April 10, 2020

Friday, April 10, 2020 - ,,, No comments

While the world is shuttered for COVID-19 vandals and thieves can exploit opportunities


The city of Rome's mayor Virginia Raggi is angry, and not without good cause. 

Sometime, last sunday evening despite the stay at home orders mandated in Rome to minimise health concerns related to the COVID-19 pandemic, someone strolling through the city's Villa Doria Pamphilj park, used the occasion to destroy the statue of Neptune, the mythical king of the sea, which once sat on the pedestal in the historic garden's theatre.

One of lessor known areas of Villa Doria Pamphili, the Garden of the Theatre was built between 1652 and 1664 and takes its name from the large semicircular exedra with its 11 reliefs which document a series of myths.  The space was intended to be used to host outdoor theatrical and musical performances and is flanked by the Nymphaeum of the Tritons.

The city park, and all parks in Rome have been  closed  to the public since March 13th as part of the city's policy during the quarantine imposed by the coronavirus emergency. Yet in the span of a week, vandals or the same vandal have not only  destroyed the statue of Neptune, but some antique decorative vases and six marble toponymic plaques between the 2nd and 3rd of April. 

Years of neglect had already wreaked havoc on the 1990's replica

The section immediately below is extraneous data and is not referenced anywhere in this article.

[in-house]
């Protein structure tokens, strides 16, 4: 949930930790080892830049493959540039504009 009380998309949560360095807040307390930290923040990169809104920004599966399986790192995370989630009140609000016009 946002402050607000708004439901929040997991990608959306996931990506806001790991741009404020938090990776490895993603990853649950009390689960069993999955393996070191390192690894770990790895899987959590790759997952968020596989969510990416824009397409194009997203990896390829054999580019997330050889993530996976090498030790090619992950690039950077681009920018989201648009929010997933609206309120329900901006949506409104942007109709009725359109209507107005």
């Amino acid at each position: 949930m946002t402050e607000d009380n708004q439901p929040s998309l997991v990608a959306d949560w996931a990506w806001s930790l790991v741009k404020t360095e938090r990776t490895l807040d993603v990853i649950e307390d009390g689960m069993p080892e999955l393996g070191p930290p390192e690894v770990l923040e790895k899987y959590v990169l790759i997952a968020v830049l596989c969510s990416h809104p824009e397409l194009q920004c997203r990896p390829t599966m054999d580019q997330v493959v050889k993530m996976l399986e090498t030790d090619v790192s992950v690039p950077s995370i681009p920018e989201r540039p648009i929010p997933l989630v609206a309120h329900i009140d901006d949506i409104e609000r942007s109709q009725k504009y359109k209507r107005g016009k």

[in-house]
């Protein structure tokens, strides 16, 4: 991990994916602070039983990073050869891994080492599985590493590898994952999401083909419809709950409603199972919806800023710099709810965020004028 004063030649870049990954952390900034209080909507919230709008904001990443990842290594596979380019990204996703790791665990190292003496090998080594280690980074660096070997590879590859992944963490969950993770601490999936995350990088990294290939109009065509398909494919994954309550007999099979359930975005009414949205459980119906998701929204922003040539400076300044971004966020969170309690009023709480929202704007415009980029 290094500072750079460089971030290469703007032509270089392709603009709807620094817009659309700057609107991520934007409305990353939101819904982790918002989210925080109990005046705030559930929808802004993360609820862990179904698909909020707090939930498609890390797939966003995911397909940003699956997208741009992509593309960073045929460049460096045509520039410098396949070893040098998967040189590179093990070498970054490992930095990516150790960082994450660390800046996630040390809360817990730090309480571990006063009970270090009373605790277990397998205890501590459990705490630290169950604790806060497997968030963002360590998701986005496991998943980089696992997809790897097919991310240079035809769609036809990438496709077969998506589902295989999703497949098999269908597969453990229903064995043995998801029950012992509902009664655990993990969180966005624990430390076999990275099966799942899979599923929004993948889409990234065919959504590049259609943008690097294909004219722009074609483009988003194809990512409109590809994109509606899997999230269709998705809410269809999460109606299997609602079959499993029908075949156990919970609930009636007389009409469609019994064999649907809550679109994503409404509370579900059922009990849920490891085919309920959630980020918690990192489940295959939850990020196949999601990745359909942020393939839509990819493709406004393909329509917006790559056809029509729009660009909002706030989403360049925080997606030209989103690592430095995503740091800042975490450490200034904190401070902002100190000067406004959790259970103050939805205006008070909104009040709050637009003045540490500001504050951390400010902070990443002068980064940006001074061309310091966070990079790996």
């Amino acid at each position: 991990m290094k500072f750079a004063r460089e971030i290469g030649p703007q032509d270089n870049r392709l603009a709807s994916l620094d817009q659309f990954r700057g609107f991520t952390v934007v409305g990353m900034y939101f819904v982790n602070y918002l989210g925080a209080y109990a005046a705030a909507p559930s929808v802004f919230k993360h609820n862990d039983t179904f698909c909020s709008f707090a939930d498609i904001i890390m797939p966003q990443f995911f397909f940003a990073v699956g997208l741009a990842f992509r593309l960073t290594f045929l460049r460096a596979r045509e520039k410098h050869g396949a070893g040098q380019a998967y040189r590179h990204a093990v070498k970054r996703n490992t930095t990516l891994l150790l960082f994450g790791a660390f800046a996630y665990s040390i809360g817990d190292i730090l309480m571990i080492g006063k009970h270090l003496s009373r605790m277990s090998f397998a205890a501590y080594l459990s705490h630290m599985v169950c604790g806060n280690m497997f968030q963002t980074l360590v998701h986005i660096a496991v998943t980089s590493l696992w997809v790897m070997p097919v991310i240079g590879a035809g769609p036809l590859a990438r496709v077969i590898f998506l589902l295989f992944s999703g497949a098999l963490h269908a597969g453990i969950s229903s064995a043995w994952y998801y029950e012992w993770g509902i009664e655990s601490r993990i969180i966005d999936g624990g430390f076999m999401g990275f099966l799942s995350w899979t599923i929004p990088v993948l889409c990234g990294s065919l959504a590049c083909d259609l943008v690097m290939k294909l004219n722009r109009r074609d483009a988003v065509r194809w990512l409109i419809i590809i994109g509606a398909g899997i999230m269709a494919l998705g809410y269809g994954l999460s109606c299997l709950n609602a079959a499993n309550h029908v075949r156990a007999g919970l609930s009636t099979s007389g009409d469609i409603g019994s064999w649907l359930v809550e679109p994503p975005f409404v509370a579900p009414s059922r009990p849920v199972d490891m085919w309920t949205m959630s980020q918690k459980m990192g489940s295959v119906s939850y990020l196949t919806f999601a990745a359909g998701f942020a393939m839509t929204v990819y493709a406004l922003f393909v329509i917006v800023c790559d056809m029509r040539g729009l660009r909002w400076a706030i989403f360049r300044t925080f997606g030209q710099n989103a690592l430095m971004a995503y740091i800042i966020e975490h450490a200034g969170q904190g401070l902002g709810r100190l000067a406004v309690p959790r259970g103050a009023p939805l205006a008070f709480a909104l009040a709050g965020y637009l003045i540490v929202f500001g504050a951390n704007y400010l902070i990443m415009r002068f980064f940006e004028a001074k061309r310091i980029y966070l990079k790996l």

Protecting the 180 hectare park has long been a challenge, an easy-to-climb-over fence, and many "blind" spaces make patrolling the park a complex endeavour. Thankfully, the statue destroyed is a 1990 replica, the original having been moved to a more secure garden attached to the Presidency of the Council of Ministers, an administrative palazzo which supports the Prime Minister of Italy.

Rome's may called the destruction a shameful and intolerable gesture, even more so in a moment like the one Rome is experiencing. 

Teatro di Giardino, Villa Doria Pamphilj
Image Credit: Associazione per Villa Pamphilj
The Association for Villa Pamphilj, a grassroots nonprofit aimed at safeguarding and protecting the park, has been active in complaining about areas of the Villa's grounds in need of routine maintenance, conservation and upkeep.  They, and law enforcement, note this is not the first examples of theft and damages to the city park even before the current COVID crisis. 

The broken windows theory in criminology states that visible signs of crime,  disorder and misbehaviour in an environment encourage further disorder and anti-social behaviour, which in turn can encourage more serious crime. Untended, and in public space areas less than ideally maintained for years, the Villa Pamphilj park, and others like it, become fair game for inconsiderate people venting their frustrations with random acts of vandalism or for thieves.

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